This urban legend says that a half-man, half-goat creature, called The Goat Man, will reveal himself if thrill seekers step onto the train trestle, or cross the entire bridge. The myth goes that The Goat Man lures people to their deaths by hypnotizing them or using familiar voices. Several people have died on the Pope Lick Train Trestle, but unfortunately, several of these deaths have been people out looking for the monster that have ended up falling or getting hit by an oncoming train.
2. Bobby Mackey's Music World, Wilder
This infamous bar is known as “the most haunted nightclub in America.” Legends of murders, suicides, and Satanic rituals have earned Bobby Mackey’s a reputation of not only being haunted, but even housing a “gateway to hell.” The bar offers regular ghost tours of some of the most active parts of the building— including the portal to the underworld. Guests have said they’ve heard an eerie growl coming from the portal, as well as screaming, the feeling of be touched, jukeboxes turning on and off, furniture moving on its own, and unexplained bangs and thuds.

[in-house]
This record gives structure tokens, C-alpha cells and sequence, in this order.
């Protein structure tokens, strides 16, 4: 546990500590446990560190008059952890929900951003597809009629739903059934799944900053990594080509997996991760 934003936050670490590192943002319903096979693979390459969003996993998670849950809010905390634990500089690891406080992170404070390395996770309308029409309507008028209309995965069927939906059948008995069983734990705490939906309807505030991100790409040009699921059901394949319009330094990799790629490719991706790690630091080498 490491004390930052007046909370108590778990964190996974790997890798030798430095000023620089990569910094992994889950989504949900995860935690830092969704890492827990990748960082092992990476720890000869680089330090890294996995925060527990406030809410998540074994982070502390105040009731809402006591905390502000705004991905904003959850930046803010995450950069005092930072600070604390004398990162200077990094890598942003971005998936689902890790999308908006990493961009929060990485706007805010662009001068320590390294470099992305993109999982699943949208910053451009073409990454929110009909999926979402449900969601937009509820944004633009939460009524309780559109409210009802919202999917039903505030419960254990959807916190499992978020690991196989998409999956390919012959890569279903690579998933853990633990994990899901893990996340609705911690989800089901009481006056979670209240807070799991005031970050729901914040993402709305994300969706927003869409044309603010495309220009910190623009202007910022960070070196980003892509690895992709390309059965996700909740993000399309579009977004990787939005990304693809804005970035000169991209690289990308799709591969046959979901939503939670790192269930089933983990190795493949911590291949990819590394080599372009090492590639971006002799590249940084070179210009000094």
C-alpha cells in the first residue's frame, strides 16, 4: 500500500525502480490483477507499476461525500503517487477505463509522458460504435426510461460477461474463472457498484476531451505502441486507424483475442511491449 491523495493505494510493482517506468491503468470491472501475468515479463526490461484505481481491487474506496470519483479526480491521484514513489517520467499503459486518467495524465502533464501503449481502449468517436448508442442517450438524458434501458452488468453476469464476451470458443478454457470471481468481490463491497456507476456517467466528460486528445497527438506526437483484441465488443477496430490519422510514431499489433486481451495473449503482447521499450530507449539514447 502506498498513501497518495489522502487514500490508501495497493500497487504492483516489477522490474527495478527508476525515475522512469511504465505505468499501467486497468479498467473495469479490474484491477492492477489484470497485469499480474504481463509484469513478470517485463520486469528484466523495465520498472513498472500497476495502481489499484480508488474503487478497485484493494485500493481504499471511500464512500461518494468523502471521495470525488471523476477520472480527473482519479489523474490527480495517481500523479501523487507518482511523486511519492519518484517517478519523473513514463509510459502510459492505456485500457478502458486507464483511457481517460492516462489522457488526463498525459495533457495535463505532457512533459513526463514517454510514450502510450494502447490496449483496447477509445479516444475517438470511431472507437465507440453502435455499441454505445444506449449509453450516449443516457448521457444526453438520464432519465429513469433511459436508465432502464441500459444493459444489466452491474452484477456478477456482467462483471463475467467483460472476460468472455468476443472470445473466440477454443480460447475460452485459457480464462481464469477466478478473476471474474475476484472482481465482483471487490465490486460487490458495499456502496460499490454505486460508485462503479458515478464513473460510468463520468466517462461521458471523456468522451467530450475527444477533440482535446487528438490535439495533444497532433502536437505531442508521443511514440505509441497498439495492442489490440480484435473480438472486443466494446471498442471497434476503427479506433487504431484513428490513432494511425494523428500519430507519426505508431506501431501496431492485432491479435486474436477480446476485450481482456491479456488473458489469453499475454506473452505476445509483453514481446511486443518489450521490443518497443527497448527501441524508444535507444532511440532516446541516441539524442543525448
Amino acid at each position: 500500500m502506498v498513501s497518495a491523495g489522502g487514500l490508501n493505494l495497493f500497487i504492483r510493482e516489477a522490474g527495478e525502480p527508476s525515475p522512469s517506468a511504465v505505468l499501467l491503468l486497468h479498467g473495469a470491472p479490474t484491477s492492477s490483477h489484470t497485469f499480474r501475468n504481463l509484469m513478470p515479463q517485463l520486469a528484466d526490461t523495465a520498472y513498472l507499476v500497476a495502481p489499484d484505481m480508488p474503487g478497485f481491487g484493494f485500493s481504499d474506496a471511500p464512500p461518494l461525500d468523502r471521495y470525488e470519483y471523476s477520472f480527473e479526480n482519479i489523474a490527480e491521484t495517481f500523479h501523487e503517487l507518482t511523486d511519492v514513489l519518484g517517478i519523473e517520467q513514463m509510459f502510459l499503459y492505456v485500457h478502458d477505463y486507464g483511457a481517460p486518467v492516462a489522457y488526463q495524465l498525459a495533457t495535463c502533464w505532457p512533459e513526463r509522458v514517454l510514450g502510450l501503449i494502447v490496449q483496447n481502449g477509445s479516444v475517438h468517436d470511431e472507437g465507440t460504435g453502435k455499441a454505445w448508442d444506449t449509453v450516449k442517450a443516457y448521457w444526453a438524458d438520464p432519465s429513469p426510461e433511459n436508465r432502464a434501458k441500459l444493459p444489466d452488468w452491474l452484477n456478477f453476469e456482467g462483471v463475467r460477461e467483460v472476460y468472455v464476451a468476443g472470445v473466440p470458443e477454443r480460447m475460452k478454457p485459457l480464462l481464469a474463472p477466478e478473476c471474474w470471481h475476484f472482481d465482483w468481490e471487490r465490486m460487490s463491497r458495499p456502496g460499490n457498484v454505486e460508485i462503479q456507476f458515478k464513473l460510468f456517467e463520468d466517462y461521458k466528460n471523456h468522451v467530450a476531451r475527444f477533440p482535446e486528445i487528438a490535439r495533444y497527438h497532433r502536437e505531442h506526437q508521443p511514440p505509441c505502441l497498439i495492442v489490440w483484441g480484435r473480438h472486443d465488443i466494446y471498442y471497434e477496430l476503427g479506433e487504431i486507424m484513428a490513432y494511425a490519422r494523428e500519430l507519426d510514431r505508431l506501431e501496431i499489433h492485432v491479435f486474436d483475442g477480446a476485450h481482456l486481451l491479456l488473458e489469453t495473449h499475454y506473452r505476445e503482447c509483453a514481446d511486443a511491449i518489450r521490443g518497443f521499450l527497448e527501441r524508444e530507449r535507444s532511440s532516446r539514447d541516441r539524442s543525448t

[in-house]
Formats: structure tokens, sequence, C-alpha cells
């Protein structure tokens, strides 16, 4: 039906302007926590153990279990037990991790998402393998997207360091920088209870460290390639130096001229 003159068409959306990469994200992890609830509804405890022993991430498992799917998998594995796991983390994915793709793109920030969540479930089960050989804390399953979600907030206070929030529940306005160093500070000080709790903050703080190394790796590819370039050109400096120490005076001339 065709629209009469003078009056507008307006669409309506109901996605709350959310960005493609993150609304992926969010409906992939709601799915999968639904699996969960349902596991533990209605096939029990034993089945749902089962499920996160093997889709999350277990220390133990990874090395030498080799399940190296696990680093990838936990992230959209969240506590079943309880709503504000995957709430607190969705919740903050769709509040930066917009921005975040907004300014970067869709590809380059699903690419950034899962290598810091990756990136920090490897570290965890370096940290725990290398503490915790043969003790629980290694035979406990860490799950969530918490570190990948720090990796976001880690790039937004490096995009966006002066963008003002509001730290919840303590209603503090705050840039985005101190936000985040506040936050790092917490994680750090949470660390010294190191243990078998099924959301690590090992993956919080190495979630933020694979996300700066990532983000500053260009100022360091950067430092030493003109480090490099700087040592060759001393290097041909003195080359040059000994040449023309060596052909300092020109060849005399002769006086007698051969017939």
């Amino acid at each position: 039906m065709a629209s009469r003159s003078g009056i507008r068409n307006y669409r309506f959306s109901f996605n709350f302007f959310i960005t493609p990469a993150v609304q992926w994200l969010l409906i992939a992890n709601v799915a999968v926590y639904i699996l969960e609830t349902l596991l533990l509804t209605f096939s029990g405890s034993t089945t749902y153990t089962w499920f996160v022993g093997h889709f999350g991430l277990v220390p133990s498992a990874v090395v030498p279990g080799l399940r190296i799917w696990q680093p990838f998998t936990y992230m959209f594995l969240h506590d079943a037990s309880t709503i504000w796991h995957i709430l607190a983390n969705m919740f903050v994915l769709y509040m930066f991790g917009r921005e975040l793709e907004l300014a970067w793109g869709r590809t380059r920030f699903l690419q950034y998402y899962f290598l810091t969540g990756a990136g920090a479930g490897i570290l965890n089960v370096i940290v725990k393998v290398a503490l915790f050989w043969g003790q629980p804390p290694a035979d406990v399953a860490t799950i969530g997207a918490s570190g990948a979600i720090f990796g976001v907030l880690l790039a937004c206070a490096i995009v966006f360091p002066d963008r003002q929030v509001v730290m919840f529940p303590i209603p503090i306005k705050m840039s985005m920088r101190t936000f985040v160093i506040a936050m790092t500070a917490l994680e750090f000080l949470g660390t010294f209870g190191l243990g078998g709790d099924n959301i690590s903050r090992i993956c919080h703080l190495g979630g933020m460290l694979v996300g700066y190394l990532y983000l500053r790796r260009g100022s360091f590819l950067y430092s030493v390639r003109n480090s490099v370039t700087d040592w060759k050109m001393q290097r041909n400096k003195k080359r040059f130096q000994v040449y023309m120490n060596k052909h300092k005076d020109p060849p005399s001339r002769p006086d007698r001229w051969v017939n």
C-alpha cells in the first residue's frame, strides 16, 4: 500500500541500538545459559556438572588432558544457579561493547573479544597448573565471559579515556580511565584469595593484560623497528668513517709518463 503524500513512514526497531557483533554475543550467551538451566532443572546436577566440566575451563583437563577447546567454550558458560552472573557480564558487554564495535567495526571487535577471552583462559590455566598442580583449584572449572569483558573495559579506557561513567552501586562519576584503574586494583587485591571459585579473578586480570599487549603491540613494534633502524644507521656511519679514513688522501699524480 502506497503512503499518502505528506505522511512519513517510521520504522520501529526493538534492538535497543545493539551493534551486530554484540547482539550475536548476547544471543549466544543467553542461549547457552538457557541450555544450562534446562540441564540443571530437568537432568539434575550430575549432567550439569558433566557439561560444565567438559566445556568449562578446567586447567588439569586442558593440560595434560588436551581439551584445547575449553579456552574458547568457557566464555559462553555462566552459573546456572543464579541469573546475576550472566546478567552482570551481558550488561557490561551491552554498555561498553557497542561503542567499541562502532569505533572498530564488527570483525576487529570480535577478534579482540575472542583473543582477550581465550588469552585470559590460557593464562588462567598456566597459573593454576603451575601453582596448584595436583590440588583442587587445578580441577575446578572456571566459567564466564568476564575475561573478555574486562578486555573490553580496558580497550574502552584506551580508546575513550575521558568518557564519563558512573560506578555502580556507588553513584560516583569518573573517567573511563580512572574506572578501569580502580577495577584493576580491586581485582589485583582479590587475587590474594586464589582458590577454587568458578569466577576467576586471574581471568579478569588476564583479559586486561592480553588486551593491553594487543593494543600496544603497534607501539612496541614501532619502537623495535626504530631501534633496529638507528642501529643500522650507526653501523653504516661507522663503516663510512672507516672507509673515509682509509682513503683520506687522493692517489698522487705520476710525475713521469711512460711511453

1. Waverly Hills Sanitorium, Louisville
A “haunted places in Kentucky” list is not complete without this one. It’s known as one of the most haunted places in the world. Thousands of people died within the walls of this now-closed tuberculosis hospital. Waverly Hills hosts many ghost tours and paranormal investigations where people can come experience the creepy atmosphere for themselves. The old hospital has been featured on several TV shows, including "Ghost Hunters," "Scariest Places on Earth," "Ghost Adventures," and "Most Haunted." People have reported seeing apparitions, hearing disembodied voices, smelling food cooking, and leaving the building with unexplained scratches.